Format

Send to

Choose Destination
Immunity. 2008 Apr;28(4):559-70. doi: 10.1016/j.immuni.2008.02.019.

Interleukin-23 restrains regulatory T cell activity to drive T cell-dependent colitis.

Author information

1
Sir William Dunn School of Pathology, University of Oxford, South Parks Road, Oxford OX1 3RE, United Kingdom.

Abstract

Interleukin-23 (IL-23) is an inflammatory cytokine that plays a key role in the pathogenesis of several autoimmune and inflammatory diseases. It orchestrates innate and T cell-mediated inflammatory pathways and can promote T helper 17 (Th17) cell responses. Utilizing a T cell transfer model, we showed that IL-23-dependent colitis did not require IL-17 secretion by T cells. Furthermore, IL-23-independent intestinal inflammation could develop if immunosuppressive pathways were reduced. The frequency of naive T cell-derived Foxp3+ cells in the colon increased in the absence of IL-23, indicating a role for IL-23 in controlling regulatory T cell induction. Foxp3-deficient T cells induced colitis when transferred into recipients lacking IL-23p19, showing that IL-23 was not essential for intestinal inflammation in the absence of Foxp3. Taken together, our data indicate that overriding immunosuppressive pathways is an important function of IL-23 in the intestine and could influence not only Th17 cell activity but also other types of immune responses.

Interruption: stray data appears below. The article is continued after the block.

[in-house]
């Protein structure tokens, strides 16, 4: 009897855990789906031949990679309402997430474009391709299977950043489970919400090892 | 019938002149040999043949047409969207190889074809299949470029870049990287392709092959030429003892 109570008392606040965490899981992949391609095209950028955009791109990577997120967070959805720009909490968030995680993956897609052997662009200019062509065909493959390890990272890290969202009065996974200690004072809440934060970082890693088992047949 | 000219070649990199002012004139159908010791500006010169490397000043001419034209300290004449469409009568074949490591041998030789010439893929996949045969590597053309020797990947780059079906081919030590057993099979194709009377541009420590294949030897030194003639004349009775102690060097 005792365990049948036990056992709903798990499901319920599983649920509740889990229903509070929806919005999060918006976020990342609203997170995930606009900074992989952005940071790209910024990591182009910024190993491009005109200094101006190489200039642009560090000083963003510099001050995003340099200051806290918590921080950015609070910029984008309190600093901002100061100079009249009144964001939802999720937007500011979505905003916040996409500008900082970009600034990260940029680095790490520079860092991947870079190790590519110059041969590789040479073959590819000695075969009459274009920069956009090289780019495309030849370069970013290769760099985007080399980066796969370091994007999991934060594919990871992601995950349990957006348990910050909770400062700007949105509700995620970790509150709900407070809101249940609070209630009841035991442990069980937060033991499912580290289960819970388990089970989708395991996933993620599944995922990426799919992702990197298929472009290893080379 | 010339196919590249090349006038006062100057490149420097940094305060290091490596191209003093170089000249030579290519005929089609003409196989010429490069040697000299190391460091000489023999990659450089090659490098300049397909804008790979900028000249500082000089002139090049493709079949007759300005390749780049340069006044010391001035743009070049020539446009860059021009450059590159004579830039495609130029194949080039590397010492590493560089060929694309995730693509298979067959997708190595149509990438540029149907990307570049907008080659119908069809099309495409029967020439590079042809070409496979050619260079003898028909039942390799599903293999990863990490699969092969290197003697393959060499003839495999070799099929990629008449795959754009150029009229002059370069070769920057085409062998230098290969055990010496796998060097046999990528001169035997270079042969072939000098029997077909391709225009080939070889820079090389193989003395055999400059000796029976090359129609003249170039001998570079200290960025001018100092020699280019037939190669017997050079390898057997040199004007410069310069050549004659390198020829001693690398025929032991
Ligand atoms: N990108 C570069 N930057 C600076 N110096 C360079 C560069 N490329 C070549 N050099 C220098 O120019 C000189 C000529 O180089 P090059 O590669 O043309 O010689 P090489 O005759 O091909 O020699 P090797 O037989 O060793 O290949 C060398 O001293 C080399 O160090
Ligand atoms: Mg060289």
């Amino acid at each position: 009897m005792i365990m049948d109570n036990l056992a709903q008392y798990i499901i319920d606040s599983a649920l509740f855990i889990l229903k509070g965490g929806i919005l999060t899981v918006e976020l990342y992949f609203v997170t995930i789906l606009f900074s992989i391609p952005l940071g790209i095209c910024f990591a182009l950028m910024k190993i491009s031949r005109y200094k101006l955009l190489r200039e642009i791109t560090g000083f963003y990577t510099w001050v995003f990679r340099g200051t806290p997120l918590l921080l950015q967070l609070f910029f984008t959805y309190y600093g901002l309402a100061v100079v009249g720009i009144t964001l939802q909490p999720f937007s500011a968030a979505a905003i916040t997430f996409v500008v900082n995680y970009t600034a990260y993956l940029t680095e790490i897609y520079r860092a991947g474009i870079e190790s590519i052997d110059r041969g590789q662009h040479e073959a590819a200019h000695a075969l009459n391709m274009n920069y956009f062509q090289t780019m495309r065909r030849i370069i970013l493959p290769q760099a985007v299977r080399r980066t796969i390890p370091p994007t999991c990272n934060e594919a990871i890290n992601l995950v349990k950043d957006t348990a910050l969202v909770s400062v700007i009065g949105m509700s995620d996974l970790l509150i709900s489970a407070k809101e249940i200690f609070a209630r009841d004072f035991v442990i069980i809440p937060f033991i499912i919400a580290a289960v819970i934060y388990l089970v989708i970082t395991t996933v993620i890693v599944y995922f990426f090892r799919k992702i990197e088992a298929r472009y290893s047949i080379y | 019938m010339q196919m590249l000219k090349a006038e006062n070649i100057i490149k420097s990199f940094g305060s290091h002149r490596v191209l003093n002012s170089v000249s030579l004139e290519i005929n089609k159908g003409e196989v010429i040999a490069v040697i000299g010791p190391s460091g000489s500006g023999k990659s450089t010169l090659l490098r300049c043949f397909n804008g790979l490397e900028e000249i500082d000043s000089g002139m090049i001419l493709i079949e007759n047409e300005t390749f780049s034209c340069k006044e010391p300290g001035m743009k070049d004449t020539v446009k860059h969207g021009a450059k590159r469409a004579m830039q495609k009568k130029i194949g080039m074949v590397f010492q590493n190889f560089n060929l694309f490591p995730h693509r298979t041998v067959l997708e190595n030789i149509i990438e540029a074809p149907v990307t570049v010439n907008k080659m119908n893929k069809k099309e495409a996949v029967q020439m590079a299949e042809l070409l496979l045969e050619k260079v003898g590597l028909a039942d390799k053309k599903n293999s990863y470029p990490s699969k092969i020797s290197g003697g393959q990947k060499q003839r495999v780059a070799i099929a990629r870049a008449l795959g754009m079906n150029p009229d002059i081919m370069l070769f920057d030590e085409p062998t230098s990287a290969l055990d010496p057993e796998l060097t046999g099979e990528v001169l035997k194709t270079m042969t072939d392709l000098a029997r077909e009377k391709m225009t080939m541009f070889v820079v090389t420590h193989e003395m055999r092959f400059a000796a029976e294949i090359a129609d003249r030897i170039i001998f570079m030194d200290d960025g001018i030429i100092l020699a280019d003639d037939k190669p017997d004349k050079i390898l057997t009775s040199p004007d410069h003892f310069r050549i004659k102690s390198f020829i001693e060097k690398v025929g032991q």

PMID:
18400195
PMCID:
PMC2292821
DOI:
10.1016/j.immuni.2008.02.019
[Indexed for MEDLINE]
Free PMC Article

Supplemental Content

Full text links

Icon for Elsevier Science Icon for PubMed Central
Loading ...
Support Center